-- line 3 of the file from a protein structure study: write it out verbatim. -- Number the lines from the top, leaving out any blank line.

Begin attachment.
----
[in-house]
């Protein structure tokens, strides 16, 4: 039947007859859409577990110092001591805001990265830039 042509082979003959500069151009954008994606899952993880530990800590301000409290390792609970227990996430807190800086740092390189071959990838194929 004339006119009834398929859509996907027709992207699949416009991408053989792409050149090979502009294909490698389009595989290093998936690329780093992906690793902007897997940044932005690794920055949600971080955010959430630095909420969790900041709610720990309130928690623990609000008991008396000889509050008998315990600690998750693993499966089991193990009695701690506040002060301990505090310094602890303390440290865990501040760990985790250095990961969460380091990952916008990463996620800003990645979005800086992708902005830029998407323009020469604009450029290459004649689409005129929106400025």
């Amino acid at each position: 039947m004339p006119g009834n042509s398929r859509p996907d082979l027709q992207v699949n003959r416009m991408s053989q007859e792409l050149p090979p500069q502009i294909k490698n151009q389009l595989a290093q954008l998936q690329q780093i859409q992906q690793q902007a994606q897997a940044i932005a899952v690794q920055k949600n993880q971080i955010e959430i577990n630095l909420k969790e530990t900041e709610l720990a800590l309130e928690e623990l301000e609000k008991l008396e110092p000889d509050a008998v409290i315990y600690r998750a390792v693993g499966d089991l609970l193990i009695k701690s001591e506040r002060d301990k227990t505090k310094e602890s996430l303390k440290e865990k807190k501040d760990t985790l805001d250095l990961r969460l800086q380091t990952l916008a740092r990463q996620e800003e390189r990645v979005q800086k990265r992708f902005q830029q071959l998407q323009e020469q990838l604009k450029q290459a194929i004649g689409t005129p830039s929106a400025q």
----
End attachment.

């Amino acid at each position: 039947m004339p006119g009834n042509s398929r859509p996907d082979l027709q992207v699949n003959r416009m991408s053989q007859e792409l050149p090979p500069q502009i294909k490698n151009q389009l595989a290093q954008l998936q690329q780093i859409q992906q690793q902007a994606q897997a940044i932005a899952v690794q920055k949600n993880q971080i955010e959430i577990n630095l909420k969790e530990t900041e709610l720990a800590l309130e928690e623990l301000e609000k008991l008396e110092p000889d509050a008998v409290i315990y600690r998750a390792v693993g499966d089991l609970l193990i009695k701690s001591e506040r002060d301990k227990t505090k310094e602890s996430l303390k440290e865990k807190k501040d760990t985790l805001d250095l990961r969460l800086q380091t990952l916008a740092r990463q996620e800003e390189r990645v979005q800086k990265r992708f902005q830029q071959l998407q323009e020469q990838l604009k450029q290459a194929i004649g689409t005129p830039s929106a400025q």